Due to the promising results from previous studies, WHO are now supporting large clinical trials in Nepal, India and Tanzania to assess whether routine zinc supplementation reduces mortality in early childhood. If the results of these trials show a mortality reduction, routine zinc supplementation or zinc dense foods may be promoted. However, while the first approach is logistically difficult and expensive, the second approach is difficult because zinc dense foods and foods with low phytic acid content are expensive and not readily available. Moreover, both approaches may be perceived to be incompatible with the current breast-feeding recommendations for the youngest children in most developing countries.

There is limited information on zinc as adjunct therapy for pneumonia. A recent hospital-based study in young children with severe pneumonia, showed that the zinc group had a faster recovery, resulting in a shortening of stay in hospital of one day. However, this study was small and no community based study has been conducted so far. Whether zinc has an effect during respiratory infections has to be assessed in studies with larger sample sizes in children with less severe disease and should be repeated in children with more severe disease. Short-term zinc administration during infections may become an alternative or an addition to long-term supplementation or promotion of zinc dense foods. Furthermore, therapeutic administration of zinc will not interfere with the current breast-feeding recommendations.

Hypothesis: Zinc as adjunct therapy for pneumonia may lead to faster recovery. Furthermore, long-term beneficial effects may include improved immuno-nutritional status measured by thymus size, less morbidity and improved growth.

Comparison: Duration of illness, risk of treatment failure, for those with severe pneumonia: length of hospital stay. Number of non-injury clinic visits and hospitalizations during the intervention with Zinc and an in a 6 month period after enrolment. Growth assessed by anthropometry and thymus size assessed by ultrasonography. Explore the efficacy of zinc in etiology-sub groups including those defined by nutritional status, inflammation, fever, gender, breastfeeding status and viral etiology.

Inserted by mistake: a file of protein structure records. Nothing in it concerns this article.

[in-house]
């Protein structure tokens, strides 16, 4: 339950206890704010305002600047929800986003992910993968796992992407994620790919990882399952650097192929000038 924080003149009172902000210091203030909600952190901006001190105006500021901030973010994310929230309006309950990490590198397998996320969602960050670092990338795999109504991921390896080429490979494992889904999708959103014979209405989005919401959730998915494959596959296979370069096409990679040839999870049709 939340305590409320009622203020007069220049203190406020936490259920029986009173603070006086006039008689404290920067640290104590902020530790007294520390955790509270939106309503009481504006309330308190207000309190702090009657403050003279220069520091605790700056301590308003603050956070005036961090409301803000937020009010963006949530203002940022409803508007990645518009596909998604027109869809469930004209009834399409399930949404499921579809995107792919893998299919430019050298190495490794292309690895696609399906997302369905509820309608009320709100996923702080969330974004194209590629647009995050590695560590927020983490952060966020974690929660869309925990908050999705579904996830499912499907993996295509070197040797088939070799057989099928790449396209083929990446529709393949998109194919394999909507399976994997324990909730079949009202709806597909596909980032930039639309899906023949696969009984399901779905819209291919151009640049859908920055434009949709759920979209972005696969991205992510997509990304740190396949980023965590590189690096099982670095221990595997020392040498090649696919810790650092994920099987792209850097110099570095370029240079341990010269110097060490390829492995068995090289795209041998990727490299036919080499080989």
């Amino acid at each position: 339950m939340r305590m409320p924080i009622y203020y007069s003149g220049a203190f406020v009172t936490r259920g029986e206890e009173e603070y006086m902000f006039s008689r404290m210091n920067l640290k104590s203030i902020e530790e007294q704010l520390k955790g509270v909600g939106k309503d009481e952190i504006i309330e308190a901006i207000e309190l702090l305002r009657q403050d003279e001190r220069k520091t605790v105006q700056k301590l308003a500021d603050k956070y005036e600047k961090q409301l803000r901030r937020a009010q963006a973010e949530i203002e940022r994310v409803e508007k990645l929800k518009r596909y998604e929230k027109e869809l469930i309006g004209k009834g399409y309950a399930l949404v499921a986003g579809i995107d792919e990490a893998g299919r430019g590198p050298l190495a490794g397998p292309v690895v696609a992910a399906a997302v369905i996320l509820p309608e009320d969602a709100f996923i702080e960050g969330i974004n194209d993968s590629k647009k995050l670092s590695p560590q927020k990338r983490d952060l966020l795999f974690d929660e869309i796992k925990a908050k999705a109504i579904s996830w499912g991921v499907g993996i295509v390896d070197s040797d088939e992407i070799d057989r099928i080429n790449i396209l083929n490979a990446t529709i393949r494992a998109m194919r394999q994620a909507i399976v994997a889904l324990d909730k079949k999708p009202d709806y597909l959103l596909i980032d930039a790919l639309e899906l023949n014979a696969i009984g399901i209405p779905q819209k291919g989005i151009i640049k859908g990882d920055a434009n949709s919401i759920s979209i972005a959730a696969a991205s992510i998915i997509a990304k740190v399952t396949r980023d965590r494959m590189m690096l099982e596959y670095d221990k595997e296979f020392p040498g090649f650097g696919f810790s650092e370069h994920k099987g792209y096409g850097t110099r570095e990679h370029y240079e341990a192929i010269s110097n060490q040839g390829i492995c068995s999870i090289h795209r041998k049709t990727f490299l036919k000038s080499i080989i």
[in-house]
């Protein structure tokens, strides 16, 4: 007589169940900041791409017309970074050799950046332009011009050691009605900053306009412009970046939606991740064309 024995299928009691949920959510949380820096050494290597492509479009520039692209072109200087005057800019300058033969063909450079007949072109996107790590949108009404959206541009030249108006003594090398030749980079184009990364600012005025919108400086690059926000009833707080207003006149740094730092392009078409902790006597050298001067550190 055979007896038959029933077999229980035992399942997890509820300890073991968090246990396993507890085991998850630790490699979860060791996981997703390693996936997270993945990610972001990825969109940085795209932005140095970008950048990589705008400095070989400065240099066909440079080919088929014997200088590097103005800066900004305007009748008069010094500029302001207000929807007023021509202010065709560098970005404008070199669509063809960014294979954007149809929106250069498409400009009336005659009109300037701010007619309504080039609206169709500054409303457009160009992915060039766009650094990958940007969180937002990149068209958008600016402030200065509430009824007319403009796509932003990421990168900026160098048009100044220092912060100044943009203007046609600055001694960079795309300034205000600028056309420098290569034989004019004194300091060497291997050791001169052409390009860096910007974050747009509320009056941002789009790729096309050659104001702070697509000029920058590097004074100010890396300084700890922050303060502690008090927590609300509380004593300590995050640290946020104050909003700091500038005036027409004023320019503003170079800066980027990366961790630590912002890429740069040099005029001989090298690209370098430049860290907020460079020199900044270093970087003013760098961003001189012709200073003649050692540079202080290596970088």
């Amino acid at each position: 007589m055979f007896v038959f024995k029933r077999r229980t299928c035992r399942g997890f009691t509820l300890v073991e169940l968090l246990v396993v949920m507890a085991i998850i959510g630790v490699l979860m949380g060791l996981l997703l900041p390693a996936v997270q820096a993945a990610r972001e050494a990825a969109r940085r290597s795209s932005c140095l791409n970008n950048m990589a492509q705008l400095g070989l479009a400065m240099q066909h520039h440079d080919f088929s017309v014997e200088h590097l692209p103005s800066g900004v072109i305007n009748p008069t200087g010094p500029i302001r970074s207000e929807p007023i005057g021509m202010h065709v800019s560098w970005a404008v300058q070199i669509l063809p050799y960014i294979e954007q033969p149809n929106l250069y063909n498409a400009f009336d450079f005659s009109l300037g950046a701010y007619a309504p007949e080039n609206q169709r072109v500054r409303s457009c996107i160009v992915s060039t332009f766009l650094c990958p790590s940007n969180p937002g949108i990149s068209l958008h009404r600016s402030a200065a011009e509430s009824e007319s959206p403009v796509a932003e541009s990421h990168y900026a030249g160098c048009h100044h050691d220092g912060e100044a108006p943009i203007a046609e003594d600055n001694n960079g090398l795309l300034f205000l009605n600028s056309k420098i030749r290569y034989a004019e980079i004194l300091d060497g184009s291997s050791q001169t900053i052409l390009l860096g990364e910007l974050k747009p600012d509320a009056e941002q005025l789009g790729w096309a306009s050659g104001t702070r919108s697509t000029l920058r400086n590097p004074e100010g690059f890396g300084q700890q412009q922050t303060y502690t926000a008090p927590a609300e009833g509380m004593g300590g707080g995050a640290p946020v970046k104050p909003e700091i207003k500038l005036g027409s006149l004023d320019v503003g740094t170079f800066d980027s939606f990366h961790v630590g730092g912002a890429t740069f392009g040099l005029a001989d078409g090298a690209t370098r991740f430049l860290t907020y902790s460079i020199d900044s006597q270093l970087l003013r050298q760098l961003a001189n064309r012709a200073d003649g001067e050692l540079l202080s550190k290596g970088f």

Eligibility

Ages Eligible for Study:  2 Months   -   3 Years,  Genders Eligible for Study:  Both
Criteria

Inclusion Criteria:

Pneumonia: Child presenting with cough or difficult breathing and elevated respiratory rate. Severe pneumonia: Child presenting with cough or difficult breathing and chest indrawing , but without any of the following danger signs: Not able to drink/breastfeed, vomit everything, has had convulsions, is lethargic or unconscious.

Must be able to take Zinc

Exclusion Criteria:

The child requires special care for other severe illness than pneumonia Severe malnutrition defined as being < 70% NCHS median weight for height Presence of congenital heart disease Documented tuberculosis Any antibiotic treatment during the last 48 hours The child was enrolled less than 6 months ago Presence of dysentery Cough for more than 14 days